KENYA – Wheat flour millers have warned of a further rise in the cost of the commodity and its products such as bread in the coming months on diminishing domestic stocks amid an import crunch, Daily Nation has reported.

Millers blame the Agriculture and Food Authority for delaying approving imports after the regulator maintains that millers have to first mop up the domestic stock to cushion local producers.

“There has been a delay in approvals of wheat imports by the Agriculture Food Authority (AFA) because they claim that millers have not mopped up the local wheat produce as per their quota, which is not the case,” said one of the wheat millers.

The uproar comes after the recent declaration by the Ministry of Agriculture that the country is expecting a bumper harvest, prompting the National Cereals and Produce Board (NCPB) to offer storage facilities.

According to Agriculture Food Authority, the country consumes about 2.4 million bags but with only 100,000 metric tonnes produced, the country has to import close to 2 million metric tonnes annually from Russia and Ukraine.

However, Cereal Growers Association CEO, Antony Kioko said that production of wheat this year is projected at between 600,000-700,000 bags in Narok County.

Under the Kenya Local Wheat Programme, Cereal Growers Association provides the estimated volumes of the grain held by farmers to the Agriculture Ministry, AFA, Treasury, and millers at the beginning of each season.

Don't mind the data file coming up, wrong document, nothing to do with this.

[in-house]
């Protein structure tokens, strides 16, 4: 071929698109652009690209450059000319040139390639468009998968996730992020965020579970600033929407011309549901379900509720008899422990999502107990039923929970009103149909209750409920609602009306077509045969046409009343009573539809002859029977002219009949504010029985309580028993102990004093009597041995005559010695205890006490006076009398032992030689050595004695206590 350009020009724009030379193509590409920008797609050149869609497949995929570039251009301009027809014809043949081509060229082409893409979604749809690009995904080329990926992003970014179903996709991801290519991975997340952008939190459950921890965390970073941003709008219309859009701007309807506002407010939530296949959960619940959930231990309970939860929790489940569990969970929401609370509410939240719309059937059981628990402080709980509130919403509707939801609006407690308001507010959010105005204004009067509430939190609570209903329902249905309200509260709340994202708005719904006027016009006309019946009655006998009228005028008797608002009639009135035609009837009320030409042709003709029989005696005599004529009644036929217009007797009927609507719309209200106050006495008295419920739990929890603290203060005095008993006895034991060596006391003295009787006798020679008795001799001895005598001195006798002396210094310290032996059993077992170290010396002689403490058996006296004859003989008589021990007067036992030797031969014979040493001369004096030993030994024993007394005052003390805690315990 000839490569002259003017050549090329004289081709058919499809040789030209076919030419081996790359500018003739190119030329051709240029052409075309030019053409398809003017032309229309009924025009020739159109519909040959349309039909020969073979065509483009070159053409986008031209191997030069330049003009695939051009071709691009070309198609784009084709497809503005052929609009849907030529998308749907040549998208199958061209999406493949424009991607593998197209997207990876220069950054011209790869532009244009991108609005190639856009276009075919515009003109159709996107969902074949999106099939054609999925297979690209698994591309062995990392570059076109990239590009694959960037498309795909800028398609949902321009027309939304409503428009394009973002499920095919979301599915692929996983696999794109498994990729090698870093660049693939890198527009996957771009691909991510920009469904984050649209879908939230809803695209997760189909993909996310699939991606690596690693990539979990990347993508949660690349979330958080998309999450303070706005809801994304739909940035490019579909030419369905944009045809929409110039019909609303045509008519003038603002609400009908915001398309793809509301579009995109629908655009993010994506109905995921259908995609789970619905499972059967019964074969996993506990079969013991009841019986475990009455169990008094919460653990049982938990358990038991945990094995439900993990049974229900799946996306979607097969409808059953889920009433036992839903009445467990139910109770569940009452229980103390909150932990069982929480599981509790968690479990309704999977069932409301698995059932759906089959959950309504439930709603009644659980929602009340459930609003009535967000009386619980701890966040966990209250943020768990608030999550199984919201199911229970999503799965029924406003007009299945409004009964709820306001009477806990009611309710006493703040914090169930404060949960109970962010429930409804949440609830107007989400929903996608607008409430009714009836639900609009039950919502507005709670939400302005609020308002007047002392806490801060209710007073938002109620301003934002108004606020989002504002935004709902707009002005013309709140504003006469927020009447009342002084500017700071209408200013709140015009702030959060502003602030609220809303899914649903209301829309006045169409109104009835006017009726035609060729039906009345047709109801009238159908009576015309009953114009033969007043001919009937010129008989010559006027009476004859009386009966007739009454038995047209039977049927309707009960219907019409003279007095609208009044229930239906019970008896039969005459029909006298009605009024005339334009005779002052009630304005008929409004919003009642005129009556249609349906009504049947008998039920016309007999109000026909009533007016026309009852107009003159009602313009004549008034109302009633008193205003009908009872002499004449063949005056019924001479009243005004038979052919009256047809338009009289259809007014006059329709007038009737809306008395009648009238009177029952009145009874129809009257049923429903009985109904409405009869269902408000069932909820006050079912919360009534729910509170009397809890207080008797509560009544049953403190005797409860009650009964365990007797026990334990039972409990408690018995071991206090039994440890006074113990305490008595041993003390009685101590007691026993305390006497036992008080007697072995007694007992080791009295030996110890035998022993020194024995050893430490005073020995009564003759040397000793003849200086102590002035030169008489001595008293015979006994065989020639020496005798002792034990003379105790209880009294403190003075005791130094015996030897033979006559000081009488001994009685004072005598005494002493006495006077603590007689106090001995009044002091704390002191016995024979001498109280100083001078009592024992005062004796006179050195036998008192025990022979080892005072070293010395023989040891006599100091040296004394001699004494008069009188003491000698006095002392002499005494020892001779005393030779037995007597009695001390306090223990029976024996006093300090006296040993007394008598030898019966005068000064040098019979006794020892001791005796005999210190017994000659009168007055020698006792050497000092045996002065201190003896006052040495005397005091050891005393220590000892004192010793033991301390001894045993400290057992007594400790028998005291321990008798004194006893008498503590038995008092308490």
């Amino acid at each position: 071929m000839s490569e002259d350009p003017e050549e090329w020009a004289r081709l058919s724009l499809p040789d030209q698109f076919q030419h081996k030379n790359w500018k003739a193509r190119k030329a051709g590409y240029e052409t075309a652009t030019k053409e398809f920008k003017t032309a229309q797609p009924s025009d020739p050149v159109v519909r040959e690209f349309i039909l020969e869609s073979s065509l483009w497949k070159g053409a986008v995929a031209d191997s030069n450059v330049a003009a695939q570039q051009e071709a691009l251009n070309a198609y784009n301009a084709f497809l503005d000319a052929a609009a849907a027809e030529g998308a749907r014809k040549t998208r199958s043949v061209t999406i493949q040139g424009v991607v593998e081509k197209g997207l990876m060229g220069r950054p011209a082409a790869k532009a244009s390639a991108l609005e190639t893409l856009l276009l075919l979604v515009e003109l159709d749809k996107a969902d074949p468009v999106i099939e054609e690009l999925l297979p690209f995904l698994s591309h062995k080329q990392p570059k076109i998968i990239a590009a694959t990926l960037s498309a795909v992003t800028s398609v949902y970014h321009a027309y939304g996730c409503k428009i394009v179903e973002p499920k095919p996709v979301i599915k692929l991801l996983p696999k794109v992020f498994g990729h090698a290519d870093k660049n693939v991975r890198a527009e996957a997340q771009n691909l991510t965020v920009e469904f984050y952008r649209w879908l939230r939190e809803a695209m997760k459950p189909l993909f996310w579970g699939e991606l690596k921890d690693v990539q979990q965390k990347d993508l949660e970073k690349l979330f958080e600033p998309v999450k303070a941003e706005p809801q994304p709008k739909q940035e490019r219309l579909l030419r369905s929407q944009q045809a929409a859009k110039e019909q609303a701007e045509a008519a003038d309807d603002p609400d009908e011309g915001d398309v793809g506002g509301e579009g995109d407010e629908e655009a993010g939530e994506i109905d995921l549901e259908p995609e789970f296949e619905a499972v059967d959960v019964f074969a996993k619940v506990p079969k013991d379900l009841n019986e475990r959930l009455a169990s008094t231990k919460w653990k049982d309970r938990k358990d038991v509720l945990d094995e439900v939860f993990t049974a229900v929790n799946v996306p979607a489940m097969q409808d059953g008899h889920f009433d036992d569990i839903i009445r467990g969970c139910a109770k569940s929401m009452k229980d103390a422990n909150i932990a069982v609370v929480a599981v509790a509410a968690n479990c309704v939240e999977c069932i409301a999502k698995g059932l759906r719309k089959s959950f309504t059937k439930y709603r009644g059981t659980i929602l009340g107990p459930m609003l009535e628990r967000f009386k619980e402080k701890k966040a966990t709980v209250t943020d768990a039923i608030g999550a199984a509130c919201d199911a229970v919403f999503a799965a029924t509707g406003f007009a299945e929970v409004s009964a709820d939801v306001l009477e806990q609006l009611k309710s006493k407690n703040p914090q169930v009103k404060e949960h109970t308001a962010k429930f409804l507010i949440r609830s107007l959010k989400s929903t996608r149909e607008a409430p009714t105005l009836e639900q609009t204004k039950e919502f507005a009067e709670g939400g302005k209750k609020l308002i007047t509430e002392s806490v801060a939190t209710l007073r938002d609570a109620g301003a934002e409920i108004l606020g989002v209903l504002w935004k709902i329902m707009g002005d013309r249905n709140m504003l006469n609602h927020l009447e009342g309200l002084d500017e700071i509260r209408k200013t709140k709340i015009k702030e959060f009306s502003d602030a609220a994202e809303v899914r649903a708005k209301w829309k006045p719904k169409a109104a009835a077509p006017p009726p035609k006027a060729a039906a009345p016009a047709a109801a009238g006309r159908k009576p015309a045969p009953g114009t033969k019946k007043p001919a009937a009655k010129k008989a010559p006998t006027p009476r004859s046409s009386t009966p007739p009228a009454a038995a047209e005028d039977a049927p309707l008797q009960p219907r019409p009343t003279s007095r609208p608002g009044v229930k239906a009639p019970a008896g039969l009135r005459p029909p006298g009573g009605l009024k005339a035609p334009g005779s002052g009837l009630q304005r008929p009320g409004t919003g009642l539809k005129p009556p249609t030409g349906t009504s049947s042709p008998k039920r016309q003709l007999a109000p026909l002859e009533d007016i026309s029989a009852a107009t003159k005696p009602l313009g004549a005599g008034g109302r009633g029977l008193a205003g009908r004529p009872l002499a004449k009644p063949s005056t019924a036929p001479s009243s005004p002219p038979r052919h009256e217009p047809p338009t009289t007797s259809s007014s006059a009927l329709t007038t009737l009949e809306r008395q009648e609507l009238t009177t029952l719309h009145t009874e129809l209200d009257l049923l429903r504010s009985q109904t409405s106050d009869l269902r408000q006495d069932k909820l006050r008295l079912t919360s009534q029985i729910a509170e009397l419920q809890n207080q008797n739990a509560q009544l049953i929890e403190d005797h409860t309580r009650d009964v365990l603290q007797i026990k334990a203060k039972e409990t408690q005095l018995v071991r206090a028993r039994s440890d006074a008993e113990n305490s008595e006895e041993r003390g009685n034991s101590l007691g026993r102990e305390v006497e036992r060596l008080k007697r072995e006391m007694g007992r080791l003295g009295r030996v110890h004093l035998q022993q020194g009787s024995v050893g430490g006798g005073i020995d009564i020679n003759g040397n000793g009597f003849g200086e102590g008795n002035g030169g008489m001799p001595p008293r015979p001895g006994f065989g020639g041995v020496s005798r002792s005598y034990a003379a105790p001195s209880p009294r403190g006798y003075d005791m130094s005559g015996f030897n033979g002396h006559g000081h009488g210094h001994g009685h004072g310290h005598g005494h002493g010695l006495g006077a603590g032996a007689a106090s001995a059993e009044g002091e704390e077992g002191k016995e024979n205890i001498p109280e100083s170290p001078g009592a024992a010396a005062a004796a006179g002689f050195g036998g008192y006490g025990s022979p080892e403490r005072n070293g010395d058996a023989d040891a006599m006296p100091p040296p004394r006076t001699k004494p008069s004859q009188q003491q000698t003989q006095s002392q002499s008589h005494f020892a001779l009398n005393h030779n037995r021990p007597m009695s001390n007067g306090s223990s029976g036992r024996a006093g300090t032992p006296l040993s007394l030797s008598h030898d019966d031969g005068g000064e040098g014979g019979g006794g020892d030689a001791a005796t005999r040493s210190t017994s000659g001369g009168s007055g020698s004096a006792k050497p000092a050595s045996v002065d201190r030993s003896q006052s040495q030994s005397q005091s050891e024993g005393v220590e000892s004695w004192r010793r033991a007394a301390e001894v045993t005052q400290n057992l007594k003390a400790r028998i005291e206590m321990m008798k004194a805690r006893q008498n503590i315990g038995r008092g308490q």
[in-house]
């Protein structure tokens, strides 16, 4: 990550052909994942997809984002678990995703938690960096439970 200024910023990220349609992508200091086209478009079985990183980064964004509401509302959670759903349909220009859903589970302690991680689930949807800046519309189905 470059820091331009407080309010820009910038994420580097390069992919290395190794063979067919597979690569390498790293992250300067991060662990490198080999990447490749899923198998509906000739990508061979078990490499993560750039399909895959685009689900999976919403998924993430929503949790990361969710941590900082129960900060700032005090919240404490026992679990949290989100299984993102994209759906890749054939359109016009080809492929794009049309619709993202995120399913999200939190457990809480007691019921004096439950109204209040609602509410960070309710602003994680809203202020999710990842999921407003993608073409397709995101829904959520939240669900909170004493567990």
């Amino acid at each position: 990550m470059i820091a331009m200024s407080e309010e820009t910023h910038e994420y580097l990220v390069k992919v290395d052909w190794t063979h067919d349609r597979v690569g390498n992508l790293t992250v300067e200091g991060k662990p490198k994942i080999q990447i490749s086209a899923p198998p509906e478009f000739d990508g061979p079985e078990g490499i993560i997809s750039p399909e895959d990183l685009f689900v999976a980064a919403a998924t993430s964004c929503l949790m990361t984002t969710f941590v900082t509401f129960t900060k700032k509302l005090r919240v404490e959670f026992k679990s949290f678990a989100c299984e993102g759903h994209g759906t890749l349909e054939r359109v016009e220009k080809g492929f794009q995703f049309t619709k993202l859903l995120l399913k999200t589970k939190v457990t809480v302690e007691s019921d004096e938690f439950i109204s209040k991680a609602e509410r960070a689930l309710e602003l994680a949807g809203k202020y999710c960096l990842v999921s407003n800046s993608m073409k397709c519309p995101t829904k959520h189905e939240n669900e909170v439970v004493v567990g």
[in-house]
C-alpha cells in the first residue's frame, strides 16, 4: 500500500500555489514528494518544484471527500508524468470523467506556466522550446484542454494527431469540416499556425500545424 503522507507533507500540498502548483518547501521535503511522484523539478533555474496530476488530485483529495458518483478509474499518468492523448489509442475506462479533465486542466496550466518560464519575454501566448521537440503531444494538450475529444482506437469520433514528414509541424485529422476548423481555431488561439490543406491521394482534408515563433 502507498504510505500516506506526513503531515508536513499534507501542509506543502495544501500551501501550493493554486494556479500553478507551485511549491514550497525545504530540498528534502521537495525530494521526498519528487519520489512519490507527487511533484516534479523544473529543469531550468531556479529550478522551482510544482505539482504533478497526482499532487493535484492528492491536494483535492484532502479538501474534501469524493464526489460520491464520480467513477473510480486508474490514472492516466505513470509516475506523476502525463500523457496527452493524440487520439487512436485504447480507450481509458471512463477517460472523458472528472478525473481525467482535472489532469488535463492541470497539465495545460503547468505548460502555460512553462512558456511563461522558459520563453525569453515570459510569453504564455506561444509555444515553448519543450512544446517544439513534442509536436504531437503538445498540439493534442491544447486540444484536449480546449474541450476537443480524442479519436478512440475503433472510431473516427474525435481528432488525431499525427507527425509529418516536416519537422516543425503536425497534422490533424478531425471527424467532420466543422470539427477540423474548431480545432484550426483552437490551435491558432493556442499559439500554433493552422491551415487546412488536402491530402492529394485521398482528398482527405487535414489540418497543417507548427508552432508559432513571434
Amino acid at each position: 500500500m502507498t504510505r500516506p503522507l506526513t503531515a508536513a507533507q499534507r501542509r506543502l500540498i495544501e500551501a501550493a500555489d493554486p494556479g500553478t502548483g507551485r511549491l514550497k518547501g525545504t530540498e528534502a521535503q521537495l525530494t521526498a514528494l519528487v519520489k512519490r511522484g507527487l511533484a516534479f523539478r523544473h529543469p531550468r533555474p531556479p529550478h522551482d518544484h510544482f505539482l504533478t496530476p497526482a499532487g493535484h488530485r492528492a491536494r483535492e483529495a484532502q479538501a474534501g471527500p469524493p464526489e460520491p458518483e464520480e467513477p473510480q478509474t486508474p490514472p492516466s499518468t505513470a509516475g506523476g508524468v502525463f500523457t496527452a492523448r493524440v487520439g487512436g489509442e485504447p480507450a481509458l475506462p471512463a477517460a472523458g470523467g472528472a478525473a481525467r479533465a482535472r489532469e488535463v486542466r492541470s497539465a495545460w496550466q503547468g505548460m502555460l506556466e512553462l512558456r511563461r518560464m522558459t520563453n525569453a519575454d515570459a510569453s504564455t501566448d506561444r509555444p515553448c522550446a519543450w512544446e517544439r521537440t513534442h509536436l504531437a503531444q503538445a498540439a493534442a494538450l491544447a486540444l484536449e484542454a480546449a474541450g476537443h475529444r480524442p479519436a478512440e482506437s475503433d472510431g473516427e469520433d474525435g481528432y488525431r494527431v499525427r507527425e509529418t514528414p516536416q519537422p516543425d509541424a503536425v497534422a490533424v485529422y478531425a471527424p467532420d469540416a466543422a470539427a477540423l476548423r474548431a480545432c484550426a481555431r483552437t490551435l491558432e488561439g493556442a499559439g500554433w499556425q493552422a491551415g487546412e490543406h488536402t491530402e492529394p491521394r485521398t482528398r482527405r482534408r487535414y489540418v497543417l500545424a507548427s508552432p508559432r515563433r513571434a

The millers, however, claim that Kenya has produced only 200,000 bags that are being bought by millers in Narok adding that if the matter is not resolved promptly, prices for wheat-based products are expected to rise.

Any costs incurred through demurrage, unentered [fee charged Grain Bulk Handlers Ltd for lack of clearance papers], and storage will ultimately affect consumer prices.

The news adds more pain to Kenyans who are already battling the high cost of food products amid a shrinking economy after the recent increase in the price of bread by 16 percent.

A spot-check on select retail stores in Nairobi showed a two-kilogram packet of whole wheat flour is retailing at between Sh189 and Sh212, having increased from an average of Sh165.89 in May as per the Kenya National Bureau of Statistics.

However, AFA holds that its move is in line with the Ministry of Agriculture’s policy of exhausting local stock before importing.

Earlier, the AFA promised to issue a statement but had not by the time of going to press. Kenya relies on imports to meet as much as three-quarters of the demand for the commodity used in baking food such as bread, chapati, and cakes.

That prompted Kenya to successfully seek approval from the East African Community’s Council of Ministers to allow the importation of wheat at 10 percent duty for a year from July as opposed to the standard 35 percent for the bloc.

The reduced taxes, Treasury Cabinet Secretary Njuguna Ndung’u said on June 15, will “ensure that there is enough wheat to meet local demand, while at the same time protecting wheat farmers from unfair competition from imported wheat.”

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